Camp Bestival 2010
Venue: Lulworth Castle
Date: May 30 – Aug 1, 2010
In its third year, Rob Da Bank’s Camp Bestival returned as the sister festival to the well-established Bestival. Marketed as a family festival, Camp Bestival targets a very universal audience, with a great range of activities for young and old. The general formula of the festival consists of mainstream (new and old) pop acts throughout the day, with underground EDM DJ’s increasingly taking to the stage as each day progresses. Such a structure works well at providing something for everyone; however, it does leave many with a great deal of spare time when nothing appealing is available.
The location, Lulworth Castle, is often noted by the acts on the Castle Stage as a great feature of the festival – acting as a unique centrepiece. The early acts on each day tend to be very low key, and understandably very differing in terms of quality. Kid Unicorn, one of the earliest acts on the Friday schedule was one of the less enthralling bookings; with his substandard lyrics in combination with generic backing beats. When introducing one of his songs he shared a story of how the song got rejected by Eurovision after sending it to a range of countries. If you can imagine next year’s British Eurovision entry, then diminish it of any remaining quality then you’d get a good idea. Example took to the stage soon after at approximately 3pm; oddly placed with such mainstream popularity in 2010. One of the drawbacks for anybody over the age of 15 at a TOP40UK act gig is that you feel jammed and imprisoned in the middle of a Jonas Brothers concert, nevertheless, an energetic crowd is always a great addition to the atmosphere. Example and his band only had a short set as a result of arriving 20 minutes late due to “traffic”, the set list consisting of all the singles and finishing on by far the most entertaining track, Hooligans, combining rap, house and dubstep which worked surprisingly well on-stage.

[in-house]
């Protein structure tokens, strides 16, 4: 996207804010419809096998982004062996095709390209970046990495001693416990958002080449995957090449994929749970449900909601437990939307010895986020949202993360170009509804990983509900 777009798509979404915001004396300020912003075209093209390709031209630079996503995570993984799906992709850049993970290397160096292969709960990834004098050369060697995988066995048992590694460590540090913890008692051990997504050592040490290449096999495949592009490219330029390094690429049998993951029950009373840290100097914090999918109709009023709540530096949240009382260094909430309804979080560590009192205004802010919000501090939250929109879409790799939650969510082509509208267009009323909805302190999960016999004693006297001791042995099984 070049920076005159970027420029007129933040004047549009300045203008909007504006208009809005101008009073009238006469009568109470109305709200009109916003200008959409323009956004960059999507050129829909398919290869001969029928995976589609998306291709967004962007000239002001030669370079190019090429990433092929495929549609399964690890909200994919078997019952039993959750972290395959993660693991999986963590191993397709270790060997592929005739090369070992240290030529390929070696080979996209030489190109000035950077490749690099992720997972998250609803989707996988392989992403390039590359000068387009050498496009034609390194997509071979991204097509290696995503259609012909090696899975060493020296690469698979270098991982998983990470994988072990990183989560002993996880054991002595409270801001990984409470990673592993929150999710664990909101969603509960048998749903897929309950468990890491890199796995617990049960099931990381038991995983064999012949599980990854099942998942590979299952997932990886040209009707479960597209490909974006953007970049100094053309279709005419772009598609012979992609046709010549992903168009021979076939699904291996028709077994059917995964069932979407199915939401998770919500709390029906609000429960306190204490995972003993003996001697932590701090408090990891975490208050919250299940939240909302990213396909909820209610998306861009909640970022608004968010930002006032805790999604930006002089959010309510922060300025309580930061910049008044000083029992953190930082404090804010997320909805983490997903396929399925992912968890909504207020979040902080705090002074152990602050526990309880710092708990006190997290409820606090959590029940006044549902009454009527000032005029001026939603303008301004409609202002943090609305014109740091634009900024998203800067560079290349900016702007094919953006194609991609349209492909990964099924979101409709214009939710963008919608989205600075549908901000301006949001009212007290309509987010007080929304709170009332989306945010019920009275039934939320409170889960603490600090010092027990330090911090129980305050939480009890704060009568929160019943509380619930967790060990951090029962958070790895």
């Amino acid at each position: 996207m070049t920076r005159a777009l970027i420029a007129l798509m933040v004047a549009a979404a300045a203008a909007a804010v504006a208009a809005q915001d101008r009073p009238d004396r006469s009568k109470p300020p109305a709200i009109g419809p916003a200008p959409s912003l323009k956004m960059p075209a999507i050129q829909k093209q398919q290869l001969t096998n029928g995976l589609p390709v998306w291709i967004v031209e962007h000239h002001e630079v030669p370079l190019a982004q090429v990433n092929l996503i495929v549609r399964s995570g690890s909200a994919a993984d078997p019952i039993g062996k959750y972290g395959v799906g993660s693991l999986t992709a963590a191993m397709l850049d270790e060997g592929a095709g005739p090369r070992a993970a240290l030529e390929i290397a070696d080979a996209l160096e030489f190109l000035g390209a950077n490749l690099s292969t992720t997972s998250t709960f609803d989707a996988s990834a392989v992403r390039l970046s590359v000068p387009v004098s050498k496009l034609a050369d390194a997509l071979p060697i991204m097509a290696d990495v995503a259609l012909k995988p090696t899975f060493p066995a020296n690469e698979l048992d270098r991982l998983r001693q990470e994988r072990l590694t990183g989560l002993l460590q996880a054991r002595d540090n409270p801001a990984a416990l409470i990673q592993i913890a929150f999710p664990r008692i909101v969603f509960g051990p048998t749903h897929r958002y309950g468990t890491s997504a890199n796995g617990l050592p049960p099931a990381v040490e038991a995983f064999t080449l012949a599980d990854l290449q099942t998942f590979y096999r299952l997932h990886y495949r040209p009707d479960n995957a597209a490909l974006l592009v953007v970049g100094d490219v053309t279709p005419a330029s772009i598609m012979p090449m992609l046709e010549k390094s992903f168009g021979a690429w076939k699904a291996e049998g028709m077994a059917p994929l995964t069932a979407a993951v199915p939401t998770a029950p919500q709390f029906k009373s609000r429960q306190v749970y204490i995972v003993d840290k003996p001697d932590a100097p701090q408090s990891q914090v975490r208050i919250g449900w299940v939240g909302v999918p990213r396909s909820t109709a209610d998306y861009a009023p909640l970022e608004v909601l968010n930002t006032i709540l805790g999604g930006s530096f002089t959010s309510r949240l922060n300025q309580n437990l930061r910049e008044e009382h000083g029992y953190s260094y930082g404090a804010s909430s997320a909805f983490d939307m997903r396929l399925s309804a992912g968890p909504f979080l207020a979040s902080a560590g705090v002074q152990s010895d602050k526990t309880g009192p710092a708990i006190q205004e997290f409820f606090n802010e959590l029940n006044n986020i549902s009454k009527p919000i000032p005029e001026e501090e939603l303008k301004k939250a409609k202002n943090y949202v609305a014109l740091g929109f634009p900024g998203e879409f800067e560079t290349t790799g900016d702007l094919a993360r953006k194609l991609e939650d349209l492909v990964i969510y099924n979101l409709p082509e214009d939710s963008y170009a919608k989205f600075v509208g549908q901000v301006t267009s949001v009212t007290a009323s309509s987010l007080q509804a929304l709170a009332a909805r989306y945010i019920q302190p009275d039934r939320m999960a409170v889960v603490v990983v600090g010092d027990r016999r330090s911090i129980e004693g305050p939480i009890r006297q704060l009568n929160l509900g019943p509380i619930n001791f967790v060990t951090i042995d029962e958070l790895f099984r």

Returning once again from Camp Bestival 2009, Dan Le Sac vs. Scroobius Pip will be remembered by the crowd as a very intelligent and energetic live act. Although the duo have released a new album in between performances, the 2010 performance very much mirrored the previous year, a slight case of de ja vu when Scroobius Pip walked out in identical attire. Scroobius Pip’s superb stage presence and complex, often political orientated lyrics are always captivating. After the final track Dan Le Sac concludes with a hard-hitting electronic finale, an exciting end to a somewhat underrated live act.
As the Friday evening hit Lulworth the DJ tents began to attract crowds. It was unfortunate that poor scheduling lead to a great deal of confusion, dubstep pioneer Joker being seen by the crowd before disappearing for 2 hours after originally scheduled – clearly the crowd of no more than 50 people at 7pm was unsatisfactory. Joker returned to play a fairly ordinary set that was overshadowed by poor organisation, his set consisting of a great deal of vocal and grime influenced dubstep, possibly suggesting something about the path Joker intends to take.
L-Vis 1990, who played a great deal on the Friday night due to mix ups in timings proved to be a very interesting booking. Playing a range of house, electro and minimal EDM, L-Vis entertained a much larger crowd who clearly enjoyed his less heavy vibes. When L-Vis concluded his set in the early hours, Gold Panda followed. The Essex based producer’s opening words being “sorry but I don’t really produce dance music”. As interesting as Gold Panda’s experimental live show proved to be, it did slightly kill the party atmosphere. Friday offered some good acts; however, it was unfortunate that the scheduling wasn’t too cleverly arranged.
~ Article by James Murray